Of all the promising debuts that came in 2015, Oh, Flamingo! seems to have the restless mind of an adventurist. The band managed to stay relevant for years, challenging listeners with left-field music ideas while fostering a pop-informed sound that radio wouldn’t mind playing. 

Five years down the lane, all the success feels well deserved. From injecting afro-pop sensibilities on “June” to redefining the musical form with a balance of noise and accessibility on “Reflections,” Oh, Flamingo! didn’t hesitate to introduce an indie-rock sound that is inherently familiar, but erased of specific pandering. There exists a sonic collage distinctly theirs by language and style, a quality that has always made them a standout among their peers.

After their landmark self-titled EP, the band managed to score a few live favorites and crossover hits: the subdued but intricately conceived “Bottom of This” and the heartfelt anthem “Four Corners.” Both songs evoke the genuinely daring work of their massive EP, taking unexpected left turns while also giving us some of the loveliest and most engaging melodies this side of alt rock. But despite the instant pleasure that they deliver, none of the newer songs capture the level of excitement that listeners found in “June,” “Two Feet,” and “Reflections.” Maybe because expectations are set way too high for an acclaimed band that seems to never run out of innovative tricks, or they’ve been capable in the past of blurring sonic boundaries and coming up with something that takes ambition to hardly defined places. 

Oh, Flamingo! ushers in the new year by bringing back more possibilities than anyone could have expected with their brand new single. Written by bassist Billie Dela Paz, “Naubos Na” steps out of the accustomed: a material that doesn’t strive for perfection, but lyrically and melodically establishes a newfound maturity that runs a spectrum of emotions. Here, Billie and company embrace the sheer messiness of adulthood and expectations, not afraid to air out our collective frustration about life and politics in general, and how we seem to strive for acceptance in a world that doesn’t even care about our well-being. The production settles with restraint that captures the mood of Billie’s songwriting, and it works because it doesn’t sound like anything that Oh, Flamingo! has churned out in recent years. Above anything else, it feels like a paean to simplicity and emotional heft, but it’s also a great pop number that defines this generation’s anxiety toward the state of the nation, and our need to feel secured in a time of discord.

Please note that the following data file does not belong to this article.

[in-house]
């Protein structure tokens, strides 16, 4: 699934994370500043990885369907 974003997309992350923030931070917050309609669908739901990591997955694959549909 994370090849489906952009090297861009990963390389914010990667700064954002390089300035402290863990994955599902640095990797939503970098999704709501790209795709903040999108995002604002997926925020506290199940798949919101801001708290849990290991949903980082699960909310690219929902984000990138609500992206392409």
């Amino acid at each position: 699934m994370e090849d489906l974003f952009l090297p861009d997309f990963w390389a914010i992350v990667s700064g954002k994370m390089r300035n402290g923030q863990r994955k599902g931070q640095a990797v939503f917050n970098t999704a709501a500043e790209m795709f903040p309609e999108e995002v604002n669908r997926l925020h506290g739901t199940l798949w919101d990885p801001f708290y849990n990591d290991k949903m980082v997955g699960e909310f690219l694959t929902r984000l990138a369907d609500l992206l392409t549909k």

“Hanggang kailan ipipilit?

hanggang saan bago tumanggi?

hanggang kailan magsisisi?

hanggang kailan?”

These words don’t require literal interpretation; they provoke. They want us to think and take action. Trading sonic ambition for something that channels the everyday life, “Naubos Na” is easily the best in Oh, Flamingo!’s string of indie staples. It demonstrates their ability to grow as thinking artists who are capable of defying expectations.


Stream Naubos Na